US dollar salary payment practices survey results

Organizations operating in Zimbabwe face unique challenges when paying their employees.

We recently surveyed Zimbabwean organizations to explore the topic of the above practices.

Our goal was to gain insight into the prevalence of paying salaries in US Dollars and how these payments were partitioned between US dollars and Zimdollars.

We also wanted to understand how organizations were funding these US dollar salaries.

Our survey results may surprise you and shed light on Zimbabwean organizations' challenges and opportunities.

The economic situation in Zimbabwe has had a significant impact on employee salaries.  The country's high inflation rates have eroded the purchasing power of the local currency, making it difficult for employers to maintain the real value of employee salaries. 

As a result, many employees in Zimbabwe have experienced a decline in their standard of living as their salaries have not kept up with the rising cost of living.

This has been particularly challenging for those on lower incomes, who may struggle to afford necessities such as food, housing, and healthcare.85 HR executives from different organizations and economic sectors participated in this survey.

Based on the survey findings, it is clear that a significant majority of Zimbabwean companies (76%) peg their salaries in US dollars. This suggests that there is a preference for using US dollars as a currency for salary payments, which could be due to the perceived stability of the US dollars compared to the Zimdollars.

However, it is worth noting that almost half of the companies that peg their salaries in US dollars (46%) do not have contractual obligations to do so.

This could indicate some flexibility regarding currency choice for salary payments, and companies may be open to exploring other options.

Regarding how companies pay US dollars salaries, the survey found that 56% of companies pay them in Zimdollars using the Interbank rate. 

This suggests companies are taking advantage of the official exchange rate to control payroll costs. However, it is also interesting to note that a significant proportion of companies (27%) use the Alternative Market rate instead.  This could indicate that some companies are willing to pay a premium to attract and retain critical staff.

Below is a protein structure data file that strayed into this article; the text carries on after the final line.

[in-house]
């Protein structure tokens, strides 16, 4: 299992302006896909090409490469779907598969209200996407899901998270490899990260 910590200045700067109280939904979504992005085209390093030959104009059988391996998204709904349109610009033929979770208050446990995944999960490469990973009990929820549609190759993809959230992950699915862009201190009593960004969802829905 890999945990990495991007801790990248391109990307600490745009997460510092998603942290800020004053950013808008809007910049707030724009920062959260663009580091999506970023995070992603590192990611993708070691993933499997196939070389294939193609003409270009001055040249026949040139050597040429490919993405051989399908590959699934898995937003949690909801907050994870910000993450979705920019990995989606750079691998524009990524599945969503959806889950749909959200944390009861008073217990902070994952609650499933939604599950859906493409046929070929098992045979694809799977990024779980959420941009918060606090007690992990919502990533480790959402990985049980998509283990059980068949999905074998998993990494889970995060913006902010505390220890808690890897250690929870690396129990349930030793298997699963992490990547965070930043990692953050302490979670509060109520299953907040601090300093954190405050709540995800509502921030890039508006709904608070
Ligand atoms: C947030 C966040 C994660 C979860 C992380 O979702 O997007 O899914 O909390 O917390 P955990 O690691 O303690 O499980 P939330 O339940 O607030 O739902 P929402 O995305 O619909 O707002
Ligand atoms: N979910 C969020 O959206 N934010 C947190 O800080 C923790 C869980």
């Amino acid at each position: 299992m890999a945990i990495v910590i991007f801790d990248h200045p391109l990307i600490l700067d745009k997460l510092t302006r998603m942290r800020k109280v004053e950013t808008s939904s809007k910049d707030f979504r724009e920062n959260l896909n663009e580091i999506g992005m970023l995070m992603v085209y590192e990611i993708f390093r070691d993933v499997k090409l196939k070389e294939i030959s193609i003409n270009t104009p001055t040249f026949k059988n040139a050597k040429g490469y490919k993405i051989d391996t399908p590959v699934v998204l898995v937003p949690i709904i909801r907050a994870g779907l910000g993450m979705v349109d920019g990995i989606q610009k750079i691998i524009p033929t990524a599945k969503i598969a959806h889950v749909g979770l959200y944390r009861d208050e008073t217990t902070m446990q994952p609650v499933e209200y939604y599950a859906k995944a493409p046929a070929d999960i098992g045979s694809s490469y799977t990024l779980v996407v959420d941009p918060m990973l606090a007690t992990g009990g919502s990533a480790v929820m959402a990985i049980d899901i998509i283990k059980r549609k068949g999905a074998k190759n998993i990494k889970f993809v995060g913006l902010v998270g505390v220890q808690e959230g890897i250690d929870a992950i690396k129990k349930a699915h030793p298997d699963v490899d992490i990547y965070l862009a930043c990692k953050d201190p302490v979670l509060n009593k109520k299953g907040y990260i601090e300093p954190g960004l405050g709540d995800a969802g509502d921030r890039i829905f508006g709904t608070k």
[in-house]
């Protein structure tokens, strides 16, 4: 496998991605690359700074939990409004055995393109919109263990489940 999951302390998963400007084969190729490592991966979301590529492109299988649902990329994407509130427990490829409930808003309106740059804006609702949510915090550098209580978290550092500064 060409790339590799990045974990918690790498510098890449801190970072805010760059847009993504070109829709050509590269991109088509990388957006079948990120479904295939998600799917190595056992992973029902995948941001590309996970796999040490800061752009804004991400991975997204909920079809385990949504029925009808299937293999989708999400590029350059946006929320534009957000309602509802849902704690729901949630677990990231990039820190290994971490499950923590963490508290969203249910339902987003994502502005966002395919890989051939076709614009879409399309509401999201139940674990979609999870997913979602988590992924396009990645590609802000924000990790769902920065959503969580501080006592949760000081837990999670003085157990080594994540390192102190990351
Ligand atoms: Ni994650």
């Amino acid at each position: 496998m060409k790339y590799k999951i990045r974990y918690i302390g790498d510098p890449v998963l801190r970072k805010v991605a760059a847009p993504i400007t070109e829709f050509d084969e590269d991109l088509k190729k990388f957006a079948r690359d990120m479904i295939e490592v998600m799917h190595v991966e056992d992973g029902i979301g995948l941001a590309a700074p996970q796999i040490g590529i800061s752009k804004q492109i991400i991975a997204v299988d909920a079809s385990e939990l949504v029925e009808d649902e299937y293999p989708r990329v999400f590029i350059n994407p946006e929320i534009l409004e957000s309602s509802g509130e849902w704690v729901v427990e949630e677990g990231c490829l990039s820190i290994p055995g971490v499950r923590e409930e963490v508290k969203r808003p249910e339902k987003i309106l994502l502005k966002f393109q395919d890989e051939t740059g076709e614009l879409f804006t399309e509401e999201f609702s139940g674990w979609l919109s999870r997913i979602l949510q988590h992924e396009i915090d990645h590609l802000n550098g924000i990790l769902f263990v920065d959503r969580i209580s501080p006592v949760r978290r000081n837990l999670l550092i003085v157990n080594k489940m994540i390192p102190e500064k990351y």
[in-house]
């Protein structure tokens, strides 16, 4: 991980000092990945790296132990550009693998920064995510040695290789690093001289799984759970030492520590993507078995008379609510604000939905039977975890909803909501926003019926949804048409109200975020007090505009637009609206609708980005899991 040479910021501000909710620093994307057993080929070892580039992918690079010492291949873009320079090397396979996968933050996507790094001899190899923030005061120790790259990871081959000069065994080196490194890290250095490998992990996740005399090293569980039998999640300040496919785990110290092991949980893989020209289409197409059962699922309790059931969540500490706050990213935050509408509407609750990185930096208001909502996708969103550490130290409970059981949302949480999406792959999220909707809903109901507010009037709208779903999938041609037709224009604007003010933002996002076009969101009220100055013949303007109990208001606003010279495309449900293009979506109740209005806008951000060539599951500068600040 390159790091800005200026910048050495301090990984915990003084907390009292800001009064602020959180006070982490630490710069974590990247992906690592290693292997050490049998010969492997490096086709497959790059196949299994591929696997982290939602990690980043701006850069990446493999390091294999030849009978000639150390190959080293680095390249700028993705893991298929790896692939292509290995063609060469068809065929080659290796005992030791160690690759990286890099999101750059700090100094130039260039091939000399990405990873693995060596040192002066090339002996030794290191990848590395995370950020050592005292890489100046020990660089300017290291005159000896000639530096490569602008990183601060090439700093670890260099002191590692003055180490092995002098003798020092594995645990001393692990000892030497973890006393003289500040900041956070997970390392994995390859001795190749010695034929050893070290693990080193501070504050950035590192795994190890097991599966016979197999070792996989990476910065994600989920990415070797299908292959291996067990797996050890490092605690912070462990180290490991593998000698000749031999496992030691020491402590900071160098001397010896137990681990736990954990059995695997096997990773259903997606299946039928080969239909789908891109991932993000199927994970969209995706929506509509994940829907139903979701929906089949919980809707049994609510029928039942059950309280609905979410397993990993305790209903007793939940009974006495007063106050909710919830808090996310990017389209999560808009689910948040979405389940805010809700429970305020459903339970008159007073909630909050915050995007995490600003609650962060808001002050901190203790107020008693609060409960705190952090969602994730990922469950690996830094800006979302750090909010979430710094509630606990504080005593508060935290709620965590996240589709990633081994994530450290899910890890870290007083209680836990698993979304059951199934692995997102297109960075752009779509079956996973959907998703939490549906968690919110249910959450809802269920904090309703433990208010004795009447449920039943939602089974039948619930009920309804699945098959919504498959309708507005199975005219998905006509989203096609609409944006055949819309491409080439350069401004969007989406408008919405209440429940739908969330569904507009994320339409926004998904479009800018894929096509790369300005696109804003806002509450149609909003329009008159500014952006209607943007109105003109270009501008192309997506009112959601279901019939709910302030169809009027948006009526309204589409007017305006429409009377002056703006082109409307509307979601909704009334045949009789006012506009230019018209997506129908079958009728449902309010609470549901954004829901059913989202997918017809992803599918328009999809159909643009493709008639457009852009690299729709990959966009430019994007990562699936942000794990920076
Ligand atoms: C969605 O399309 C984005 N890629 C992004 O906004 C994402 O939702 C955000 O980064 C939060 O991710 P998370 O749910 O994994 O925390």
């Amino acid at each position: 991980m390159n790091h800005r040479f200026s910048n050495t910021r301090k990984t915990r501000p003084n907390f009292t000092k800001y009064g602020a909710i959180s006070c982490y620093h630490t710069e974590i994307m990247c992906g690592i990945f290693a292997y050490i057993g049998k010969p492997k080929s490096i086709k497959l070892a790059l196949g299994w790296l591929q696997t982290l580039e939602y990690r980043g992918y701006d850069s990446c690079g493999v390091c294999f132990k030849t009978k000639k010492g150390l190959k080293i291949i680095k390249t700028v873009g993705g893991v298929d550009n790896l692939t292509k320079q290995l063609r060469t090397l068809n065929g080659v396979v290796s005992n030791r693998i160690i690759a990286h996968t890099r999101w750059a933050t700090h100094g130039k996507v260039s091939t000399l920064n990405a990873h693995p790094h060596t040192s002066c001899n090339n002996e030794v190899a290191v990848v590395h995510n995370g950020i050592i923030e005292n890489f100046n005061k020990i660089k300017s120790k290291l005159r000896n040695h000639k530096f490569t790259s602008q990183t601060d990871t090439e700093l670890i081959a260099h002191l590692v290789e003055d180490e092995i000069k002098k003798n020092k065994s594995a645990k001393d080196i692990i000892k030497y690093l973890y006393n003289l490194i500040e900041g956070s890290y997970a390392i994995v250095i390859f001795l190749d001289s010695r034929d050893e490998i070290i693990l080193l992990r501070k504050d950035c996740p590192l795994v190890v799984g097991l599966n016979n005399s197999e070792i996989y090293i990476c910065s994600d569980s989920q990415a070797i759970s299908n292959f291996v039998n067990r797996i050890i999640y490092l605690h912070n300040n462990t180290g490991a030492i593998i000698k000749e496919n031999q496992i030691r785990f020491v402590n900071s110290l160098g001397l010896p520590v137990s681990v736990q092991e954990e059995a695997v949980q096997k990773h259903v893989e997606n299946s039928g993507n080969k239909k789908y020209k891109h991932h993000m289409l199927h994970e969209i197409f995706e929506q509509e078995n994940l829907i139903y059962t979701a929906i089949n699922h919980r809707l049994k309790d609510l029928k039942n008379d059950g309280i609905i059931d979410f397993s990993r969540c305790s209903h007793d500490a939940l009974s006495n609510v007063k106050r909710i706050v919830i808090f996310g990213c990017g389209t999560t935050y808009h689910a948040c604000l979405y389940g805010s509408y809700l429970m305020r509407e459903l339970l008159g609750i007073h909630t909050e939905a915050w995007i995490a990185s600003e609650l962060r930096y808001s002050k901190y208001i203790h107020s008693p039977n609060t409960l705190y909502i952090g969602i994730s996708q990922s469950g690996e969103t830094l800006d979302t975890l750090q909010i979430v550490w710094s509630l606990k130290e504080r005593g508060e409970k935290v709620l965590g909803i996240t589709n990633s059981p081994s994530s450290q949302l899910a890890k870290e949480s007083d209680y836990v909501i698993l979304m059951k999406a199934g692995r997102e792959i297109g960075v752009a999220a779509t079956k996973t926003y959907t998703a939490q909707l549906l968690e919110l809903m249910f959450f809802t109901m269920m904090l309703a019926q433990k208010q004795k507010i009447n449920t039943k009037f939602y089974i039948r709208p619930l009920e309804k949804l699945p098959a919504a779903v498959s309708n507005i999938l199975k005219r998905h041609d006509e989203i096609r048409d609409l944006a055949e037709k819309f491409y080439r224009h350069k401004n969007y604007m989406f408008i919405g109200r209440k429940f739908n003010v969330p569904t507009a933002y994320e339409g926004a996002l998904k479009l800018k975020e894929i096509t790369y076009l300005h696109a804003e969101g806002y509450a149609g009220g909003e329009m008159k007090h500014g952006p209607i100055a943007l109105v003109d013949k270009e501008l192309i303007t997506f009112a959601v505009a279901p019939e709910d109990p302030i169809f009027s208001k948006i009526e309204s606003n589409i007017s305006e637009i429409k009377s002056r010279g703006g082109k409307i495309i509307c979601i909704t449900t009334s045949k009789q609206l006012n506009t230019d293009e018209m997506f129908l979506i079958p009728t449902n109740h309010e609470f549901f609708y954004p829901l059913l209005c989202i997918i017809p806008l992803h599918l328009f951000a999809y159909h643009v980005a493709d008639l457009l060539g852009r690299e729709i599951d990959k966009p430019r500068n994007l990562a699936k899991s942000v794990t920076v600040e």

The survey also found that 56% of participating companies pay salaries using US dollars and Zimdollars. 

This suggests that companies desire flexibility in terms of currency choice, possibly due to fluctuations in exchange rates or other economic factors.

Another issue highlighted by the survey is the shortage of US dollars, which affects access to salaries and creates cash flow problems.

Some employees still demand more in USD, even when cash flows do not allow it. Respondents also mentioned that salaries are still low in US dollars despite this demand.

The economic environment is continuously changing, which makes it difficult to match US dollars salaries with the basic standard of living.

Respondents noted that Zimbabwe's USD inflation still pressures employers to review salaries in US dollars.

The responses from the survey indicate that employers in Zimbabwe face several challenges when not paying salaries in US dollars.

One of the most common challenges is higher staff turnover and increased demand for more frequent salary reviews.

Employees are generally disgruntled and demand higher salaries every month due to the erosion of the value of Zimdollars on the parallel market.

These findings suggest that Zimbabwean companies are navigating a complex economic environment regarding salary payments.

Executives and board members may want to consider exploring different currency options for salary payments and keeping an eye on exchange rate fluctuations to ensure they are making informed decisions about their payment strategies.


Organizations operating in Zimbabwe face unique challenges when paying their employees. 

Many organizations have turned to paying salaries in US dollars to mitigate the effects of inflation and currency devaluation.

However, this approach is not without its risks.

  • Nguwi is an occupational psychologist, data scientist, speaker and managing consultant at Industrial Psychology Consultants (Pvt) Ltd, a management and HR consulting firm. Phone +263 24 248 1 946-48/ 2290 0276, cell number +263 772 356 361 or e-mail: [email protected] or visit


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